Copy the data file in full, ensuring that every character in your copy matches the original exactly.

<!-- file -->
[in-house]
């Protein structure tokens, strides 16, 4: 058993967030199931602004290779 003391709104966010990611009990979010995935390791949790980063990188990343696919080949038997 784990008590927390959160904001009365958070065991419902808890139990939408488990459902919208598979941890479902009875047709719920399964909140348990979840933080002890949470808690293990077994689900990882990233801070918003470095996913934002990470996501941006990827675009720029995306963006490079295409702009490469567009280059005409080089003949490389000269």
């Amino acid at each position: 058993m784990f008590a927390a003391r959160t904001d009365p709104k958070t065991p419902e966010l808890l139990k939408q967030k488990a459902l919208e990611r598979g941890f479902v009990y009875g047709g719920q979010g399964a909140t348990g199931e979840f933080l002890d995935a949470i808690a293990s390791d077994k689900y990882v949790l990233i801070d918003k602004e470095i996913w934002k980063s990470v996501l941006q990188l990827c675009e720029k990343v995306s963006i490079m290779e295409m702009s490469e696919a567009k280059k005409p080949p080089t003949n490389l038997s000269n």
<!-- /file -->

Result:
[in-house]
């Protein structure tokens, strides 16, 4: 058993967030199931602004290779 003391709104966010990611009990979010995935390791949790980063990188990343696919080949038997 784990008590927390959160904001009365958070065991419902808890139990939408488990459902919208598979941890479902009875047709719920399964909140348990979840933080002890949470808690293990077994689900990882990233801070918003470095996913934002990470996501941006990827675009720029995306963006490079295409702009490469567009280059005409080089003949490389000269």
């Amino acid at each position: 058993m784990f008590a927390a003391r959160t904001d009365p709104k958070t065991p419902e966010l808890l139990k939408q967030k488990a459902l919208e990611r598979g941890f479902v009990y009875g047709g719920q979010g399964a909140t348990g199931e979840f933080l002890d995935a949470i808690a293990s390791d077994k689900y990882v949790l990233i801070d918003k602004e470095i996913w934002k980063s990470v996501l941006q990188l990827c675009e720029k990343v995306s963006i490079m290779e295409m702009s490469e696919a567009k280059k005409p080949p080089t003949n490389l038997s000269n």